One assumes that the job of CEO of one of Wall Street's premier financial institutions comes with no shortage of perks. Oodles of cash, of course, a bevy of executive assistants to take care of all of life's more trifling humdrum mundanities, the ability to call up the treasury secretary on the phone and shoot the hay. But every now and then, a rain cloud appears on the horizon. I, for one, would not have wanted to be Merrill Lynch's Stanley O'Neal Wednesday morning, just before taking part in a conference call with Wall Street analysts, knowing that I would have to explain how the company was forced into writing down $7.9 billion worth of collateralized debt obligation and subprime mortgage assets -- a considerably worse performance than the company had predicted just three weeks ago.
In a pioneering example of the future of business journalism, the Wall Street Journal's MarketBeat "live-blogged" the earnings call, giving us a blow-by-blow account of what it's like when analysts sniff blood in the water. If you look at a chart of Merrill-Lynch's stock performance on Wednesday, you can see that during the period of the call, from 10 a.m. to 11 a.m. EDT, share prices plunged, going on a particularly steep downhill plummet starting around 10:40, or about the time that the analysts started asking whether there was "another shoe to drop." MarketBeat's final editorial comment, at 11:03: "The call ends, with shares off by 5.5%, suggesting officials haven't exactly helped themselves on the call."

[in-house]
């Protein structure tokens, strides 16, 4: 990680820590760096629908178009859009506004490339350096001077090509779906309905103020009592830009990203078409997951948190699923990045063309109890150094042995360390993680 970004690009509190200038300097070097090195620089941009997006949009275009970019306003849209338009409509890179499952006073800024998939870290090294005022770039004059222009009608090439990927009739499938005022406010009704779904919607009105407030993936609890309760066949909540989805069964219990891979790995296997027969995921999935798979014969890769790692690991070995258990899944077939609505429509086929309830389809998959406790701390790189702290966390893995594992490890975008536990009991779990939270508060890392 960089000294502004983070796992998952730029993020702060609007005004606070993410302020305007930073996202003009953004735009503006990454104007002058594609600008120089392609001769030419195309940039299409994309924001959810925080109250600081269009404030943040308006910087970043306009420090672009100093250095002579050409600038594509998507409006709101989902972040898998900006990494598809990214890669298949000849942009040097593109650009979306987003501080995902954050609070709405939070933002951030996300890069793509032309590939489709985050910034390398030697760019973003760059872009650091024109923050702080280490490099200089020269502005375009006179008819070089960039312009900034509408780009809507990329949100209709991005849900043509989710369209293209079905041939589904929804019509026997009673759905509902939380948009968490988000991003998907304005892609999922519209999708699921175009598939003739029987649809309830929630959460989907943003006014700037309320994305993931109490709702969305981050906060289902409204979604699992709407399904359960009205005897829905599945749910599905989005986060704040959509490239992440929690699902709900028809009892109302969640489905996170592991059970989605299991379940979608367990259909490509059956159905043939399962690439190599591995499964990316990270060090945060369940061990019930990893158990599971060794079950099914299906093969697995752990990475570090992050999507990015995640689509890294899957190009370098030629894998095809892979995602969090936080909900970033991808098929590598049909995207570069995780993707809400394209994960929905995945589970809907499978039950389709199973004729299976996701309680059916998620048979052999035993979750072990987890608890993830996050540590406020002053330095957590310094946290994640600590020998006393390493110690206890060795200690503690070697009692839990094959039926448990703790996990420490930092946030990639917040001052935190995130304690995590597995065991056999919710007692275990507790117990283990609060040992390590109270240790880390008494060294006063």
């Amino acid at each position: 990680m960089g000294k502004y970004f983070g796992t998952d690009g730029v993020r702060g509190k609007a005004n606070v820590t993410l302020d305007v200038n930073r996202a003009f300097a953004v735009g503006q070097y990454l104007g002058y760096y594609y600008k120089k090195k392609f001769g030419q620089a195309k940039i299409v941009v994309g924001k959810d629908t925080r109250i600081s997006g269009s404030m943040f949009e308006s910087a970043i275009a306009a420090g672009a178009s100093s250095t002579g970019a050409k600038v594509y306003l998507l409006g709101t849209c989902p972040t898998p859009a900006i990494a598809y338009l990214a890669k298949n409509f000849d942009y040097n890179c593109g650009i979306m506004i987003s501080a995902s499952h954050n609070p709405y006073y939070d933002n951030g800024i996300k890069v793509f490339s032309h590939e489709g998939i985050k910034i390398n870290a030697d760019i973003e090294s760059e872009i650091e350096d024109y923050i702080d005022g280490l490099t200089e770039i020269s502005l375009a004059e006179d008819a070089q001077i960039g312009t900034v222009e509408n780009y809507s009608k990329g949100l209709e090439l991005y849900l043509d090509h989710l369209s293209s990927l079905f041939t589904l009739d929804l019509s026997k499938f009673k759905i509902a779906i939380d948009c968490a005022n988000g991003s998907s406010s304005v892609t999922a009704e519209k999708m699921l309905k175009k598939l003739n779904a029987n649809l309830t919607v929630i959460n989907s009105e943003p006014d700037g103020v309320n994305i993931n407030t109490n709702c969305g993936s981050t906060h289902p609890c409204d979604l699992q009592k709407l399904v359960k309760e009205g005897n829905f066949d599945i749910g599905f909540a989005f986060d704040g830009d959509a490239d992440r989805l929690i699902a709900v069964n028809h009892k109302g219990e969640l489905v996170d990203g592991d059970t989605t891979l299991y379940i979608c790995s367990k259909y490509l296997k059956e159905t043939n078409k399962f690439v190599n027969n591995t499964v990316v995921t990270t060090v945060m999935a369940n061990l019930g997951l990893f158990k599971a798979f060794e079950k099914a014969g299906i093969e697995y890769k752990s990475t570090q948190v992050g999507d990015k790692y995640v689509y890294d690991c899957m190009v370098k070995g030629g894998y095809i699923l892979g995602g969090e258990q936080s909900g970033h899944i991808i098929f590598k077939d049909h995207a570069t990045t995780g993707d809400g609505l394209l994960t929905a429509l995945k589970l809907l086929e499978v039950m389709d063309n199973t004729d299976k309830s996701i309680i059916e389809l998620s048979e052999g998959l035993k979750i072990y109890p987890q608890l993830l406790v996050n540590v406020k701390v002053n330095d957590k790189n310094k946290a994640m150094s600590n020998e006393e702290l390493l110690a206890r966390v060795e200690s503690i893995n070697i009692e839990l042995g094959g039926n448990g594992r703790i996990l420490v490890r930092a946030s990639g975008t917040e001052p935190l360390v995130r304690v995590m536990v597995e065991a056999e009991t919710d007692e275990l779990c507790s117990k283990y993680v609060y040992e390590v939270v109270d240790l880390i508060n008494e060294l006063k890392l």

My favorite part:
The call is interrupted by the "hold" music, for some reason. "We're back after a brief musical interlude," Mr. O'Neal says. Laughter is minimal.
Laughter is minimal. Tough crowd! One wonders, are these things normally a happy-go-lucky chortle-fest? Maybe if you're announcing record profits, or you've prepared snappier one-liners. But not today for Merrill Lynch. You want pressure? How about participating in an earnings call, knowing that with every evasion, stutter or answer considered "unsatisfactory" another ripple of "sell" order rockets out into the ether.
(The overall performance of the markets was no better -- by midday Eastern time, the Dow Jones industrial average was down around 171 points. Investors had other things to worry about than Merrill Lynch's woes, however. Woeful news from the housing sector keeps on coming: existing home sales fell to a 10-year low, and there were reports that default troubles are beginning to show up in Countrywide's prime mortgages.)
One supposes there are worse things than an uncomfortable earnings call, even if it is a prelude to getting summarily sacked -- losing your home in a brushfire, for instance, or losing your job and being unable to pay your mortgage. The real story here isn't whether O'Neal screwed up, or whether even now Merrill Lynch is underestimating its exposure to further losses, but how far all of this is going to go. What does Stanley O'Neal's manifest inability to evaluate risk mean for the rest of us?
That question, however, did not appear to be on the earnings call agenda.